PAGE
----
In one implementation, aliasing module 300 down-converts the input signal 304 to an intermediate frequency (IF) signal. In another implementation, the aliasing module 300 down-converts the input signal 304 to a demodulated baseband signal. In yet another implementation, the input signal 304 is a frequency modulated (FM) signal, and the aliasing module 300 down-converts it to a non-FM signal, such as a phase modulated (PM) signal or an amplitude modulated (AM) signal. Each of the above implementations is described below.

In an embodiment, the control signal 306 includes a train of pulses that repeat at an aliasing rate that is equal to, or less than, twice the frequency of the input signal 304. In this embodiment, the control signal 306 is referred to herein as an aliasing signal because it is below the Nyquist rate for the frequency of the input signal 304. Preferably, the frequency of control signal 306 is much less than the input signal 304.

A train of pulses 318 as shown in FIG. 3D controls the switch 308 to alias the input signal 304 with the control signal 306 to generate a down-converted output signal 312. More specifically, in an embodiment, switch 308 closes on a first edge of each pulse 320 of FIG. 3D and opens on a second edge of each pulse. When the switch 308 is closed, the input signal 304 is coupled to the capacitor 310, and charge is transferred from the input signal to the capacitor 310. The charge stored during successive pulses forms down-converted output signal 312.

Exemplary waveforms are shown in FIGS. 3B-3F.

FIG. 3B illustrates an analog amplitude modulated (AM) carrier signal 314 that is an example of input signal 304. For illustrative purposes, in FIG. 3C, an analog AM carrier signal portion 316 illustrates a portion of the analog AM carrier signal 314 on an expanded time scale. The analog AM carrier signal portion 316 illustrates the analog AM carrier signal 314 from time t0 to time t1.

FIG. 3D illustrates an exemplary aliasing signal 318 that is an example of control signal 306. Aliasing signal 318 is on approximately the same time scale as the analog AM carrier signal portion 316. In the example shown in FIG. 3D, the aliasing signal 318 includes a train of pulses 320 having negligible apertures that tend towards zero (the invention is not limited to this embodiment, as discussed below). The pulse aperture may also be referred to as the pulse width as will be understood by those skilled in the art(s). The pulses 320 repeat at an aliasing rate, or pulse repetition rate of aliasing signal 318. The aliasing rate is determined as described below.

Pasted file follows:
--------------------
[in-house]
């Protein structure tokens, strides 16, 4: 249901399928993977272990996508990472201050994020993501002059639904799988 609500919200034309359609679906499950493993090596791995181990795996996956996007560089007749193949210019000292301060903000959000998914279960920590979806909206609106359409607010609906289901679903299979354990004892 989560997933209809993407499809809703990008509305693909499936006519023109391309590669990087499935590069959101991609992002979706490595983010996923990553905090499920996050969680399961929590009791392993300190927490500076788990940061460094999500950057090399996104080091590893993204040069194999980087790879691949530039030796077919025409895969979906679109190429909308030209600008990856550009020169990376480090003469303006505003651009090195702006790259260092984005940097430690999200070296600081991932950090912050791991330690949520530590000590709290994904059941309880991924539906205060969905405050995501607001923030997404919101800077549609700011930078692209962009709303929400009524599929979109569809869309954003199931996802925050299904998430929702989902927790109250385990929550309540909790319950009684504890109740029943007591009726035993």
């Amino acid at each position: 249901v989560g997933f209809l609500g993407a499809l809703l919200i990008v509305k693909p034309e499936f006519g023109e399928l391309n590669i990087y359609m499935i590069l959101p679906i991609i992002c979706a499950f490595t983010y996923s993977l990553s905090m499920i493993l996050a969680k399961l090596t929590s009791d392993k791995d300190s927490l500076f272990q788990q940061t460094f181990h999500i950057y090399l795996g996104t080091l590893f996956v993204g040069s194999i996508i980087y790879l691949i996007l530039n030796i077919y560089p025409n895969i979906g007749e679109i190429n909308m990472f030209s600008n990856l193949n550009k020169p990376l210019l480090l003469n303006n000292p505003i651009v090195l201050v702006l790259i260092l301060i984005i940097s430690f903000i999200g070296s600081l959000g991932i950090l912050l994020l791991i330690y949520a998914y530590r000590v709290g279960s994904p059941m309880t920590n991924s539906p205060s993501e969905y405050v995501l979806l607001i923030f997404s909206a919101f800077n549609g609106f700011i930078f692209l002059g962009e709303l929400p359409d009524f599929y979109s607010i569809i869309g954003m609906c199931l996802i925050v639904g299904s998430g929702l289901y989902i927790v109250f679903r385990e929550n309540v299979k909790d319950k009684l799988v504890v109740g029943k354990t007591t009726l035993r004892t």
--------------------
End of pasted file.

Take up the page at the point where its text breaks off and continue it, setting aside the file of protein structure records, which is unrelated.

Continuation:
As noted above, the train of pulses 320 (i.e., control signal 306) control the switch 308 to alias the analog AM carrier signal 316 (i.e., input signal 304) at the aliasing rate of the aliasing signal 318. Specifically, in this embodiment, the switch 308 closes on a first edge of each pulse and opens on a second edge of each pulse. When the switch 308 is closed, input signal 304 is coupled to the capacitor 310, and charge is transferred from the input signal 304 to the capacitor 310. The charge transferred during a pulse is referred to herein as an under-sample. Exemplary under-samples 322 form down-converted signal portion 324 (FIG. 3E) that corresponds to the analog AM carrier signal portion 316 (FIG. 3C) and the train of pulses 320 (FIG. 3D). The charge stored during successive under-samples of AM carrier signal 314 form the down-converted signal 324 (FIG. 3E) that is an example of down-converted output signal 312 (FIG. 3A). In FIG. 3F, a demodulated baseband signal 326 represents the demodulated baseband signal 324 after filtering on a compressed time scale. As illustrated, down-converted signal 326 has substantially the same “amplitude envelope” as AM carrier signal 314. Therefore, FIGS. 3B-3F illustrate down-conversion of AM carrier signal 314.

The waveforms shown in FIGS. 3B-3F are discussed herein for illustrative purposes only, and are not limiting.

The aliasing rate of control signal 306 determines whether the input signal 304 is down-converted to an IF signal, down-converted to a demodulated baseband signal, or down-converted from an FM signal to a PM or an AM signal. Generally, relationships between the input signal 304, the aliasing rate of the control signal 306, and the down-converted output signal 312 are illustrated below: